Some news organisations take the view that their access to a wide audience gives them the capacity to defend themselves against their critics, so they should never need to resort to the defamation laws.
Over the years the Australian newspaper has made a number of strong statements to this effect, including the following editorial from 2004:
“The defamation law as it stands has done grave damage to public culture in Australia … The whole legalistic approach ignores a fundamental truth: freedom of speech and a vigorous and open marketplace of ideas are essential to a democratic society … In fact, reputation is something established in the marketplace of ideas…”
Yesterday the Australian threatened legal action against the ABC aimed at forcing it to take down an opinion piece by Professor Robert Manne on comment site The Drum.
In a pre-emptive strike, Manne was responding to inquiries from a journalist at the Australian after the newspaper had used freedom of information laws to obtain documents from the Australian Research Council about grants to him.
Last year Manne wrote a Quarterly Essay sharply critical of the Australian’s political bias, so he distrusted the paper’s motives and indicated that he believed the investigation of his personal affairs was payback. He wrote that it is “time for fellow democrats in Australia to stand up to the bullying tactics of the Murdoch press”.
The newspaper’s editor-in-chief Chris Mitchell, who had previously said he would “never sue”, told Crikey yesterday that Manne’s article is “an extraordinarily defamatory piece”. He said that he had known nothing of the FoI request or the story that was being prepared.
There are a number of aspects of this unfolding story that ring alarm bells across Australian campuses. The foremost is the fact a powerful media organisation has launched legal action aimed at silencing one of its critics. Whatever the merits of the claims and counter-claims in this case, legal threats inevitably have a chilling effect on public debate.
Academics across the nation — especially young ones, those with insecure tenure and those who have never needed to grow a thick hide will be frightened by the possibility that they may attract the same kind of attention if they are critical of powerful interests.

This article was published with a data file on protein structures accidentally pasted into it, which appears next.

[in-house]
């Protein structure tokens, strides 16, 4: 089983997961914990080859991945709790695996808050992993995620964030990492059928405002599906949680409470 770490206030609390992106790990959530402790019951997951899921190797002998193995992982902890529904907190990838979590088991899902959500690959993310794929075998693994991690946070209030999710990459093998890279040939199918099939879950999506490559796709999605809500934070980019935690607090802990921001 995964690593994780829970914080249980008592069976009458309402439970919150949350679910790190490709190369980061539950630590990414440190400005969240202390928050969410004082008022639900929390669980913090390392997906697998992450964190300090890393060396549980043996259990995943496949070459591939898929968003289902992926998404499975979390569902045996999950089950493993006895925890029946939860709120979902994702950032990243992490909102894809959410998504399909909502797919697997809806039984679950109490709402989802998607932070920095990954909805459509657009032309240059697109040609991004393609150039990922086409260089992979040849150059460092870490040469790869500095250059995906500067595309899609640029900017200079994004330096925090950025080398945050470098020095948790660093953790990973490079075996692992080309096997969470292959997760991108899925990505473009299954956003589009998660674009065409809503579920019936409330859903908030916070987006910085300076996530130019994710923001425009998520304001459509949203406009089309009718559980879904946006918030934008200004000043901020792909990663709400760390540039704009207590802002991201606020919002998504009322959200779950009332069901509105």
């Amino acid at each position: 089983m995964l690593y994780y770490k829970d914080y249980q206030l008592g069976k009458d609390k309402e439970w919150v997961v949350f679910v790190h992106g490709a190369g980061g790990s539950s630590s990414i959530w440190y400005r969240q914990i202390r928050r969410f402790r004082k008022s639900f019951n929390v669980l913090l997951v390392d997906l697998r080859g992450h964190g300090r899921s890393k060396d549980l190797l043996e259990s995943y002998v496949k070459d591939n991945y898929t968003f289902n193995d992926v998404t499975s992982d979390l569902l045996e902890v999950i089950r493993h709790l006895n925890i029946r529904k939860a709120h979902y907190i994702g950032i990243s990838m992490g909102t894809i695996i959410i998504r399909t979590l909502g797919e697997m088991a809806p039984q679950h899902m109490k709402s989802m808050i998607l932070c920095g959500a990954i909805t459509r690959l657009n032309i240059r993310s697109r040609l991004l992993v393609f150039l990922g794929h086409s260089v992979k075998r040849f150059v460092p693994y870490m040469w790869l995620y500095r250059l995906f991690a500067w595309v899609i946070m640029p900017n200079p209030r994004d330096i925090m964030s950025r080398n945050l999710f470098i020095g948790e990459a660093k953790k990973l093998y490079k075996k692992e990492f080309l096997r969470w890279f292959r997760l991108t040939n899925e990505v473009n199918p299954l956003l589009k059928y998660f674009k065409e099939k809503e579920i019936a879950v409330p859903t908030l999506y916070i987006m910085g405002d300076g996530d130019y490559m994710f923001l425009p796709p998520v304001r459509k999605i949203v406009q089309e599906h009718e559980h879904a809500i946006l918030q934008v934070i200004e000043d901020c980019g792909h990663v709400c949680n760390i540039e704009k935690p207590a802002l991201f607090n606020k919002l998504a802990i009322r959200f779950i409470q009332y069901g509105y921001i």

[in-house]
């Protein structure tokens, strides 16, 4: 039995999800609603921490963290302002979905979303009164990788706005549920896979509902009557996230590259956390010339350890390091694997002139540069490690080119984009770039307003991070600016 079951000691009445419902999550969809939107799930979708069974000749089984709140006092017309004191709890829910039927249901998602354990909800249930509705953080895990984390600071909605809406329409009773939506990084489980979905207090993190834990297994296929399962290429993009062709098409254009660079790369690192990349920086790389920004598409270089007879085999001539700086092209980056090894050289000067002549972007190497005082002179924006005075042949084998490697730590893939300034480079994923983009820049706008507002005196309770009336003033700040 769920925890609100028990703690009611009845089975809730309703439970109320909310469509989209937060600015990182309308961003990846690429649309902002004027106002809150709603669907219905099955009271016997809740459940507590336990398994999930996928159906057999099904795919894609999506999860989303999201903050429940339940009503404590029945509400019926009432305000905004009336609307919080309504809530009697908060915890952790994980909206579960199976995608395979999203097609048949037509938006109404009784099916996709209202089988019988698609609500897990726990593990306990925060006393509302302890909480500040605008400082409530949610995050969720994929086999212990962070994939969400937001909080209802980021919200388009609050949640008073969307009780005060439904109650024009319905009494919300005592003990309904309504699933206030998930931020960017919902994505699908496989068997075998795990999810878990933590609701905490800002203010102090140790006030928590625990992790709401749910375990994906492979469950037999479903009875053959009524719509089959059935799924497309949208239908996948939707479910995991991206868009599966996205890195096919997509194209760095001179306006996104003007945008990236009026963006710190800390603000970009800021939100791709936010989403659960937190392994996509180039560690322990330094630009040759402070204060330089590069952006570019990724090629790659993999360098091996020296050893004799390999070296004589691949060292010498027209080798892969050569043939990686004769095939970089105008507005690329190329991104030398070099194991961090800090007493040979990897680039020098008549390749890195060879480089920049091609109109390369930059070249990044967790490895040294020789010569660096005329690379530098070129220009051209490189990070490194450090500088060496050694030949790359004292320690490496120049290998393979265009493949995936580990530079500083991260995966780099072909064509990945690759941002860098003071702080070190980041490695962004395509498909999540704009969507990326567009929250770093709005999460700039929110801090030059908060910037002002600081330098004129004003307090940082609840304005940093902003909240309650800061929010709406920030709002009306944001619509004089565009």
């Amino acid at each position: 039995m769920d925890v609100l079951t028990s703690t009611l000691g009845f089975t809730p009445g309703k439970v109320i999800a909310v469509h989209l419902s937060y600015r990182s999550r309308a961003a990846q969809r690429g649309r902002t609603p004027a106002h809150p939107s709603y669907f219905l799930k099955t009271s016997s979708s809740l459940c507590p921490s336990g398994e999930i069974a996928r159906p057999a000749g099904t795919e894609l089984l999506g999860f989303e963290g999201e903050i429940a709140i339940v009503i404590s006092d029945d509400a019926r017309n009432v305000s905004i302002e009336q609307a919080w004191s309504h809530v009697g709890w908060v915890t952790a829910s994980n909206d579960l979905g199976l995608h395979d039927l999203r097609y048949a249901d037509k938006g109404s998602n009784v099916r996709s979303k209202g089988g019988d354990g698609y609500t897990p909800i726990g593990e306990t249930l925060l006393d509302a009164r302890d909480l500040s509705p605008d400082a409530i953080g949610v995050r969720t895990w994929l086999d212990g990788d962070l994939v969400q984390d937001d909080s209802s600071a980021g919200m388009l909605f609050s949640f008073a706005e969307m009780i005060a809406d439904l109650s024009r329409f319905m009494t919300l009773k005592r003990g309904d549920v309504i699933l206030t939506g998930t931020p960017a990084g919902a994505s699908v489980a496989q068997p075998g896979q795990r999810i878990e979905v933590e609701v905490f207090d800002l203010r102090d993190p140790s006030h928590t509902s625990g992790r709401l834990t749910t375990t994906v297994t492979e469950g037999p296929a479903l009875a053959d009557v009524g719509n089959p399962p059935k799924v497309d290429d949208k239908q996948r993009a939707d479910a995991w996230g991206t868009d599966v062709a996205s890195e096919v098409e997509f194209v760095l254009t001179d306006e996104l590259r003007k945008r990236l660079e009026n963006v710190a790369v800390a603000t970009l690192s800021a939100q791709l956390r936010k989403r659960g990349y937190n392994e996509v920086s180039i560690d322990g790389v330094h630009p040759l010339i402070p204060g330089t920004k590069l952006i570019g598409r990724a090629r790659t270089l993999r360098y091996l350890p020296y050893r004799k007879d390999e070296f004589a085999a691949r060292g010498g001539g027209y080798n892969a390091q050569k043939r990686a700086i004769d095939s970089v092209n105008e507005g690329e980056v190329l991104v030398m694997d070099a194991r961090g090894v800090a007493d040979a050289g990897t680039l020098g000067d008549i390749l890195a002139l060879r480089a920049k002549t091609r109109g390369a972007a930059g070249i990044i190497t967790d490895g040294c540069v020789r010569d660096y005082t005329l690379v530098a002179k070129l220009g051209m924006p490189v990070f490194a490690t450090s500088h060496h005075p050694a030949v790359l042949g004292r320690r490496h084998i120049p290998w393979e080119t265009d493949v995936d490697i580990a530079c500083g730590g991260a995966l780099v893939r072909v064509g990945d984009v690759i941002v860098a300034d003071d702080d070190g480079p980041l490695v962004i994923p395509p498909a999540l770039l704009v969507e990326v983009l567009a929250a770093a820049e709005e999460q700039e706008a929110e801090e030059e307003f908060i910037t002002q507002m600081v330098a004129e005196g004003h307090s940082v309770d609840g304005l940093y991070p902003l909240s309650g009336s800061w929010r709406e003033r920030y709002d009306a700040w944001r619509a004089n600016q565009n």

When intellectuals engage in self-censorship for fear of offending the powerful, our democracy is diminished. One or two high-profile cases such as this one involving Robert Manne and The Australian are enough to undo years of effort to encourage academics to use their expertise to better inform public debate, efforts epitomised by this outlet, The Conversation.
The second aspect of this case that must cause concern on campuses is the innovative use of FoI laws to gain access to ARC documents.
It should be stressed that, as the ARC dispenses public funds, there is no reason why any member of the public should not have access to all documents relating to applications, assessments, funding decisions and evaluations.
The ARC has stringent procedures to ensure not only that grants are made on merit but that funds are spent as defined in grant proposals and adhere to strong principles of prudence and accountability.
So the question must be asked: Why did the Australian pick out Professor Manne as the target of an FoI request? The paper has claimed it has not sought documents concerning other academics. Mitchell has said his newspaper was acting on a tip-off from another academic who suggested Manne may not have fulfilled his obligations to the ARC.
The third concern is that, following its successful FoI request, the Australian asked Manne to answer a series of questions about payments he may have received for publications such as his Quarterly Essays or royalties from books.
Given past hostility from the paper towards him, the line of questioning indicated to Manne that the newspaper might try to make out that he has somehow received money unethically, despite the fact that universities and the ARC are relaxed about academics being paid for their publications, including returns from the Copyright Agency Limited.
In writing his Quarterly Essay critical of the Australian, and now his pre-emptive opinion piece, Robert Manne has decided to ignore Mark Twain’s advice never to argue with a man who buys ink by the barrel.
Although he can only dream of buying barrels, as Australia’s leading public intellectual Manne has an inkpot deeper than most.
He also has the hide of a rhino. But if he and the handful of other public intellectuals willing to challenge powerful interests are driven from the public domain by legal threats or personal attacks then democracy in this country will be severely weakened.